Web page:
Update: Wisconsin Elections Commission Deadlocks on Absentee Ballot Decision

By Will Kenneally

May 20, 2020

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Absentee ballots

An absentee ballot from the 2012 presidential election. (Courtesy: Michael Leland / WPR)

The Wisconsin Elections Commission deadlocked on whether to approve a proposal to send out absentee ballot request forms to all registered Wisconsin Voters.

Funding from the proposal would come from federal coronavirus funds, and commissioners were at odds over specifics on how to allocate those funds.

Commissioners also debated whether all registered voters should receive forms, or if groups like those who habitually vote absentee would need that form to be sent.

“The purpose of this mailing, we’re all in agreement, is to help people that haven’t voted absentee vote absentee if they wish to,” said commission chair Dean Knudson. “I don’t see how then it makes sense for us to duplicate that using federal funds that now are at the discretion of the state.”

Knudson offered an amended proposal that would give funds to local elections officials to help them conduct elections amid coronavirus concerns.

Commissioners voted to take up the issue next week, allowing them more time to review the proposals.

Earlier Wednesday, Senate Majority Leader Scott Fitzgerald, R-Juneau, criticized the original elections commission proposal and advocated the funds go to municipal clerks.

“WEC should consider using federal dollars to boost municipal clerks’ budgets so they can hire extra staff and expand hours for early voting,” he said.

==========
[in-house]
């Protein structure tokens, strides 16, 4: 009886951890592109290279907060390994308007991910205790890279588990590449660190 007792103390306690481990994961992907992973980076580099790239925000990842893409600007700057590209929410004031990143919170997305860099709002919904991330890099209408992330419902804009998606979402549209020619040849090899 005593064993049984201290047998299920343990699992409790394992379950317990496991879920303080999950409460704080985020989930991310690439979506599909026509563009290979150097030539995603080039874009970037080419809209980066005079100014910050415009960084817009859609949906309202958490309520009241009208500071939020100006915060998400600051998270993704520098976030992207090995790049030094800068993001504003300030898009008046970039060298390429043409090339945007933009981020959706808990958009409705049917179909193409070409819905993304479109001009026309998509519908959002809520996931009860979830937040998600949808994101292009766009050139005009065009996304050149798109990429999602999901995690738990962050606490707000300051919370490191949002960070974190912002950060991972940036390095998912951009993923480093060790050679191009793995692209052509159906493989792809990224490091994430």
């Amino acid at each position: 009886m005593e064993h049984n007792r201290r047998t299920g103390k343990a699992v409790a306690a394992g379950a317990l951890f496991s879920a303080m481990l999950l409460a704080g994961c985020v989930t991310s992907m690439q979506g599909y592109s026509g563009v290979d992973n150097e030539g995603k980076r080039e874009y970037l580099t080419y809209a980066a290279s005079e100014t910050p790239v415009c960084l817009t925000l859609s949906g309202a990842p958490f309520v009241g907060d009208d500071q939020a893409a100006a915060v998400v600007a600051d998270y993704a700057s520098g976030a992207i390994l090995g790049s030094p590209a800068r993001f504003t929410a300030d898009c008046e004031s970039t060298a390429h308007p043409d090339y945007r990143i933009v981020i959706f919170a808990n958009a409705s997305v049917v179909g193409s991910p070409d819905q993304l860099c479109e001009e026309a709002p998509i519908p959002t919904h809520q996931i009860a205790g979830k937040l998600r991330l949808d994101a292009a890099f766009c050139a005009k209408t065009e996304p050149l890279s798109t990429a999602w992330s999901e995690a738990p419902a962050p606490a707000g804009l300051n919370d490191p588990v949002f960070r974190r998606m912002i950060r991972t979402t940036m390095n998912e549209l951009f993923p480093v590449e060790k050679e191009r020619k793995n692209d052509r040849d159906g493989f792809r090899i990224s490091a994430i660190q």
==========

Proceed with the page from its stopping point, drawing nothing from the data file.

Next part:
“I also do not support a mass mailing to a voter list that we know has not been cleaned up, in defiance of state law,” Ftizgerald added, in reference to a push to remove voters suspected of changing addresses from Wisconsin’s voter rolls.

The move to send absentee ballot request forms to Wisconsin voters did receive early bipartisan support. This week, Reps. Joel Kitchens, R-Sturgeon Bay, and Staush Gruszynski, D-Green Bay, introduced a bill that would enact a similar measure in state law.

The legislators said the bill is to ensure elections can run smoothly if the state faces continuing public health concerns in August and November.

“Proceeding with the April election during the COVID-19 pandemic came with its fair share of challenges and there was plenty of blame to go around,” Kitchens said.

“[Absentee voting] numbers will be significant in November,”Gruszynski said. “This bipartisan bill focuses on common ground and not disagreement.”

This comes as elections officials face a federal lawsuit that seeks to send absentee ballot request forms to all registered voters and ensure in-person polling locations allow for social distancing.

The suit, brought by Disability Rights Wisconsin, Black Leaders Organizing for Communities, and individual voters, alleges the April 7 vote was “the biggest election failure since the Voting Rights Act was enacted.”

“Tens of thousands of voters were disenfranchised, and tens of thousands more were forced to risk their health in order to vote,” said Rachel Goodman, an attorney for the plaintiffs. “We owe it to all Wisconsin voters to make sure the system doesn’t fail them again.”

This story will be updated with the elections commission’s vote.

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